Top 10 Buffalo Springfield Songs
Buffalo Springfield are one of the archetype rock and roll bands of all time. Their time together was brief, but in just over two years they managed to issue three albums and a handful of singles, and spawn the careers of Stephen Stills, Richie Furay, Bruce Palmer, Dewey Martin, Jim Messina and Neil Young. Not bad for a bunch of long-haired 20-somethings just starting out. Their accomplishments from 1966 to 1968 still stand tall to this day. We’ve tried to condense their genius into a mere ten tracks for your enjoyment, so come in, sit down, and dig on Buffalo Springfield with us.
'On The Way Home'
The band's final LP, 'Last Time Around,' was cobbled together from sessions recorded just prior to their breakup. Despite the unevenness of some of the material, it does feature a handful of prizes such as this Neil Young composition beautifully sung by Richie Furay. Though Young would continue to perform the song as a solo artist, the Springfield version has a feel all its own. It captures the sound of late-'60s pop wonderfully. The addition of horns and strings may seem against the tide of the band's style, but in retrospect these elements work perfectly. A genuinely splendid record.
'Sit Down, I Think I Love You'
A Stephen Stills classic! The second track on the band's debut album, 'Sit Down'' is pristine folk-rock with a great garage band feel. The Springfield always had a slightly tougher sound than, say, the Byrds, and it's evident here. The song's simple, but highly effective, harmonies throughout fit like a glove. The balance between the clean, pretty guitar fills and the dirtier fuzz solo pairs up for an unbeatable combination. The song was covered by Bay Area rockers the Mojo Men who employed a more sophisticated, almost Beach Boys-like pop approach and took the song into the Top 40 in 1967.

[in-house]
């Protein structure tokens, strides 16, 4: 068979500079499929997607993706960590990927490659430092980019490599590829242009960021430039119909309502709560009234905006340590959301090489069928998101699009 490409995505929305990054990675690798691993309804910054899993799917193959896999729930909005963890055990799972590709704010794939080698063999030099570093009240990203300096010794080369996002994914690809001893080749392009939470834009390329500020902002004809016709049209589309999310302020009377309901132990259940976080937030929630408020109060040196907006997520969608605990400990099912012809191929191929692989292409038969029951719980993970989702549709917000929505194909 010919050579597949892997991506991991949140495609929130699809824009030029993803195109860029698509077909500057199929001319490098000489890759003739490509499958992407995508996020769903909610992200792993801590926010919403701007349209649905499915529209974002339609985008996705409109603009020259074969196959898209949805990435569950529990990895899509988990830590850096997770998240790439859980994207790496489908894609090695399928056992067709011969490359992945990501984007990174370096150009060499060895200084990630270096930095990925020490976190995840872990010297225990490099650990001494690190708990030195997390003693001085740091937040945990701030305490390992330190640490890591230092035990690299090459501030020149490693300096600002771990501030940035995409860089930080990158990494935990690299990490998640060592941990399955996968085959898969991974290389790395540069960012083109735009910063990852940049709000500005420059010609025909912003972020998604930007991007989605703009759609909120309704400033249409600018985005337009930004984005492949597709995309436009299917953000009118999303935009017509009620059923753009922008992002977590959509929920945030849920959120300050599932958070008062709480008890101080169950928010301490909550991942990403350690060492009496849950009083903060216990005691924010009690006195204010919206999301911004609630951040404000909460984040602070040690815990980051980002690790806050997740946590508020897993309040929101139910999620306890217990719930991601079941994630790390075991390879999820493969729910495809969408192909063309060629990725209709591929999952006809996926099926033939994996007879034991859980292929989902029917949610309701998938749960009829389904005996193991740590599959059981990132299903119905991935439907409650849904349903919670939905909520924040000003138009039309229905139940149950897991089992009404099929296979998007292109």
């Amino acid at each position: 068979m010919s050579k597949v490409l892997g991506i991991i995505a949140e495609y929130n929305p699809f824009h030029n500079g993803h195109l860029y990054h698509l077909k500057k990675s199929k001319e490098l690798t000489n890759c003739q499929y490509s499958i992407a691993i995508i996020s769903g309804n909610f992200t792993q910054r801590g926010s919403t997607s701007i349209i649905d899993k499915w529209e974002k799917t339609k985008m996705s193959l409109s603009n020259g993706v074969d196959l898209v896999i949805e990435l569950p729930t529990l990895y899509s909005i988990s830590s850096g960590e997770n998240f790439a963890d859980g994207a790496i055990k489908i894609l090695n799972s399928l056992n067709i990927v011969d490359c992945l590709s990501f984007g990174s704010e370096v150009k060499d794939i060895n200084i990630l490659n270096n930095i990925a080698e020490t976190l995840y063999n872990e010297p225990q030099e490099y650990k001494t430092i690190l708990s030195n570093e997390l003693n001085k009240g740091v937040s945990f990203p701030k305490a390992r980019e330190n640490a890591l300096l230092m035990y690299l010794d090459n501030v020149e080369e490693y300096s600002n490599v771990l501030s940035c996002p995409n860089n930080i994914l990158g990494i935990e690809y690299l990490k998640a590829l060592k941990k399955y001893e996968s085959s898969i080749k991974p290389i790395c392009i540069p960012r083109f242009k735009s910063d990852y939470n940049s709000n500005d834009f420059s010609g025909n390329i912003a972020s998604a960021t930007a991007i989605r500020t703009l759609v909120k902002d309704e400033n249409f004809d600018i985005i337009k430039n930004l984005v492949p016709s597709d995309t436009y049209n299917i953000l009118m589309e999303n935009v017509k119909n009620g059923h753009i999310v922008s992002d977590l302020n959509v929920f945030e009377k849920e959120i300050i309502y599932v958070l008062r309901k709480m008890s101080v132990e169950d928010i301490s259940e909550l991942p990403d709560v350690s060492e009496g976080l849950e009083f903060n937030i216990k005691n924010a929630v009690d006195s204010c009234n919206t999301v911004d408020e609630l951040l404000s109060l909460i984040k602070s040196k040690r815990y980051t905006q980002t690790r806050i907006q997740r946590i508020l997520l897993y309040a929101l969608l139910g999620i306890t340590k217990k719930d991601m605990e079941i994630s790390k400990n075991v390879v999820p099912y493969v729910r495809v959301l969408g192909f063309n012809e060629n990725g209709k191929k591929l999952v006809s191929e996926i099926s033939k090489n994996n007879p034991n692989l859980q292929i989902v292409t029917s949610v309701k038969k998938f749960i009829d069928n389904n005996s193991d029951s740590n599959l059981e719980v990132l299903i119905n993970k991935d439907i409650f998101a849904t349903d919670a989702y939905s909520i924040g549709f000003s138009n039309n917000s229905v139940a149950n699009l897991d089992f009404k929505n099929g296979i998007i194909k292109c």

'Out Of My Mind'
A sweetly somber moment from the band's 1966 debut LP, 'Out Of My Mind' features a beautiful Neil Young melody. His plaintive reading of the lyric, coupled with the lush background vocals are enough to nudge a tear out of the old eye. The use of guitar through a Leslie speaker matched up with a fuzz guitar is a perfect marriage of sounds. Pure beauty all the way.
'Rock & Roll Woman'
Stephen Stills certainly wrote some great songs, and 'Rock And Roll Woman' ranks right up with his best. You can hear traces of the road he would follow with David Crosby and Graham Nash in a couple years time at the roots of this one. The band were always clever enough to change things up in the feel of a song by altering the rhythm or adding just the right dynamics to take it away from simple 'folk-rock' terrain. Some tasty guitar work adds the perfect shading here.
'Go And Say Goodbye'
'Go And Say Goodbye' is a real country-influenced stomper and one of that first album's key tracks. A nice change up by having the lead guitar part played on an acoustic this time around. The guitar interplay flows seamlessly. The song wants to become a full-on raver, but holds itself in check maintaining a sweet front-porch groove for all of its two and a half minutes. Gram Parsons always gets the nod as the country/rock pioneer, but in truth it was as much or more about Stephen Stills, Gene Clark of the Byrds and the Monkees' Mike Nesmith.
'Flying On The Ground Is Wrong'